If we talk about sporty versions, the Nissan Juke is a unique option in the B SUV market, including crossovers. None of its rivals offer so much power. First they brought out a 190 hp version with automatic transmission and all-wheel drive, all in the same package, which had a minimum of logic.
Then came the Juke Nismo, with 213 bhp, a better look and some improvements. When I tested that model I was quite disappointed, especially because of how badly the front axle digested so much power. You can choose between a stability control that doesn't stop braking to gain traction, or go crazy with a wheel that slips out of control. Nissan didn't want such a burnout car, but it ended up proving us right.
That problem isn't present in the Juke Nismo RS, which in its front-wheel-drive version has a mechanical self-locking system, a real one. For that small detail alone, I'm partially reconciled with this car. What's more, the Juke Nismo disappeared with the restyling, its successor is the Nismo RS, shown at the 2014 Geneva Motor Show. Very good Nissan, very good.
You can choose the Juke Nismo RS in two flavours, with front-wheel drive, manual gearbox and self-locking, or all-wheel drive and automatic transmission. Another notable difference is that the automatic has four-wheel independent suspension, the front all have a torsional rear axle, semi-independent. The front-wheel drive version has 218 hp and 280 Nm of maximum torque, as the CVT gearbox limits power delivery to the automatic version.
The all-wheel drive version doesn't need the front self-locking, because its all-wheel drive system solves most of the problem. On the other hand, the rear axle has variable torque distribution, so you don't miss the front differential. In other words, it would be a bit redundant. I haven't tested the Nismo RS with all-wheel drive, only the front, but my colleague Guille did, and I invite you to read his test.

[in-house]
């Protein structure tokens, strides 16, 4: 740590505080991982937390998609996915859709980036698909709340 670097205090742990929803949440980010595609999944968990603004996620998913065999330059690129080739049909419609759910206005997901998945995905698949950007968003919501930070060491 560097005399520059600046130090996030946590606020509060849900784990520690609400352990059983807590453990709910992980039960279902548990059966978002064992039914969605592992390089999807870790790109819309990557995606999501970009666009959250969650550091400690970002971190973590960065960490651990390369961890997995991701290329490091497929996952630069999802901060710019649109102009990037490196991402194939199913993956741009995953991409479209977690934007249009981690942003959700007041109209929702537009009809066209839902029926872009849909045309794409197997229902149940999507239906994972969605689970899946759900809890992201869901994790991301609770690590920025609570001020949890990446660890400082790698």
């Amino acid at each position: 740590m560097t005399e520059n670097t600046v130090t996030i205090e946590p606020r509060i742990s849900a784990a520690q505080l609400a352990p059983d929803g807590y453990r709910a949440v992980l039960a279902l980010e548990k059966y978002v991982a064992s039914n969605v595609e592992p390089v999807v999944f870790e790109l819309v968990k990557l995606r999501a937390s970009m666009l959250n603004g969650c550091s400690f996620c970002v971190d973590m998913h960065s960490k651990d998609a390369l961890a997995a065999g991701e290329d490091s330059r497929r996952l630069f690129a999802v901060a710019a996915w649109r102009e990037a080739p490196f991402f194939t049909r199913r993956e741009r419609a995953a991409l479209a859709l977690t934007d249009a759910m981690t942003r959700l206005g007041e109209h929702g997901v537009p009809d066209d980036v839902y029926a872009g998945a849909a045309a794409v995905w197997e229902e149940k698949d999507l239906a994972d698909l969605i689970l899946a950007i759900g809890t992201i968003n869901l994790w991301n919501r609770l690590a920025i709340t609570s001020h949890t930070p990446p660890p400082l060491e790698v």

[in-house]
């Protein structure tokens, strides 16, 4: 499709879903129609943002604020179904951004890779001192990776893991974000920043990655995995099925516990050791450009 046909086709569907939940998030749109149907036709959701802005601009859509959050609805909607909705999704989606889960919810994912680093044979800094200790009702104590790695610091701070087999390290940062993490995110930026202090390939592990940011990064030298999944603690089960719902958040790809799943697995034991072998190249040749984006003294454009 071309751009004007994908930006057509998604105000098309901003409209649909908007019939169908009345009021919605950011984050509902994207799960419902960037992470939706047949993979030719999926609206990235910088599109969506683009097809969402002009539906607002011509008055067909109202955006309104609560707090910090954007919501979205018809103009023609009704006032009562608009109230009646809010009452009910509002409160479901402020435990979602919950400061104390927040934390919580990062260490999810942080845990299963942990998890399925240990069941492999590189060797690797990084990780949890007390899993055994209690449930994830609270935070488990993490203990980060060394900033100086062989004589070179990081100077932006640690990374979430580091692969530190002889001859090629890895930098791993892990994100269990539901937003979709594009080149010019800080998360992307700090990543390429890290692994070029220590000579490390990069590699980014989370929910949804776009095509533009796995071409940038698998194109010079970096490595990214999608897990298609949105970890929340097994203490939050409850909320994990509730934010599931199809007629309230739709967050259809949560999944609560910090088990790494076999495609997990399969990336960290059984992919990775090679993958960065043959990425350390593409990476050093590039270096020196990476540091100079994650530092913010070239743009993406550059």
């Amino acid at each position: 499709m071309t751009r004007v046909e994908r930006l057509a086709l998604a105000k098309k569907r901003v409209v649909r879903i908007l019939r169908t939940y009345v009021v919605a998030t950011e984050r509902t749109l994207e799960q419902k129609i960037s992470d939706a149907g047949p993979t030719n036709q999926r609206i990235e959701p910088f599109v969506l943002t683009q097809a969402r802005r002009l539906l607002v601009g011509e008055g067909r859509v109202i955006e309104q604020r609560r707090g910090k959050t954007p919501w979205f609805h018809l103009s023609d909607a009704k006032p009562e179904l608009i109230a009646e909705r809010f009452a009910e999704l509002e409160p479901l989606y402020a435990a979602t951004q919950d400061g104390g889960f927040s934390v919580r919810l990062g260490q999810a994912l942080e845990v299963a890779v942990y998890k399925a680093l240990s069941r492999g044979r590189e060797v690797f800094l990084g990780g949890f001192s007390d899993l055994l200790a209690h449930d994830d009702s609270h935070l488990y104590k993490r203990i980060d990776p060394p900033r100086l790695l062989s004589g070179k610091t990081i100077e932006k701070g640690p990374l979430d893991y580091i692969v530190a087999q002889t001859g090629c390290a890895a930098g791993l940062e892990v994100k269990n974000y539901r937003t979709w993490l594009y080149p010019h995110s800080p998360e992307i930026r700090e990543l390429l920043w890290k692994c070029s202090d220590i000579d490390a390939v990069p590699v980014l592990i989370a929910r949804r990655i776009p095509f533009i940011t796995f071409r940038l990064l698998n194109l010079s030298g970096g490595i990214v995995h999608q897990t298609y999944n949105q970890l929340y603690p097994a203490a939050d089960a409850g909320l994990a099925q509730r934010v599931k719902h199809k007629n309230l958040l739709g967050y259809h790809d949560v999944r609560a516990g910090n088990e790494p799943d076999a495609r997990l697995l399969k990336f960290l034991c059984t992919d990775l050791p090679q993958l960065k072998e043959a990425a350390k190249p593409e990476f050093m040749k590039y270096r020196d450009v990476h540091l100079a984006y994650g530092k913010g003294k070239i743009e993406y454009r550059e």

Nissan and I solved their differences on the roads of the French Alps. We came to a curve on the attack and applied the brakes with determination. At first, there's a slight spongy feel. The car is stable and the braking can be dosed well, we enter the curve, we pass the apex, and we hit the accelerator. We will notice that the steering wheel is possessed and that it pulls to the inside of the curve, it goes off without understeering!
That's the magic of self-blocking. The wheel that has the best traction is the one that receives the most torque, causing a yaw effect, the car gets into the corner much better. With the Juke Nismo without the self-blocking, understeer is guaranteed, and the ESP would cut the party short. In the Nismo RS the ESP works much less. Now, yes, I'm more convinced. If we had the automatic, we'd have an artificial feeling, losing the reference of how much we put our foot on the accelerator, how much we accelerated.
Although the driving conditions didn't allow us to constantly go with the knife between our teeth, it was possible to check between one bend and the next that we were talking about a different story. The horses are now digested much better and the ESP is left for what is really needed. Resolutely, it's not only more fun to drive, it's also safer, because the car raises its threshold for forgiving driving mistakes.
What sets the Nissan Juke Nismo RS apart?
For starters, the aesthetics, which are more aggressive, and the logo clearly distinguishes the Nismo from the Nismo RS. Optionally you can have a Recaro bucket seats that subtract some comfort, but are appreciated when you want to have fun with the car. Inside there are details, such as the red strip on the steering wheel (indicating the center), the dashboard or the gearshift knob.
The brakes have been upgraded, on the front axle they've gone from 296 mm diameter to 320 mm, although I haven't pushed them enough to notice the difference. The chassis is a little more reinforced, which would help in tricky situations, but I wouldn't say I noticed it.
I do feel that the suspension is now firmer and grips the car better, which is in line with what was advertised in the press kit. I'll have to drive it for longer, but I found it to be a good balance between sportiness and comfort. The one thing that did fall flat is the exhaust sound, it doesn't say anything. Almost all of the noise comes from the cowling, it sounds very much like an intake, in that sense it's about as exciting as my Prius when it revs up. According to Nissan, the muffler is bigger.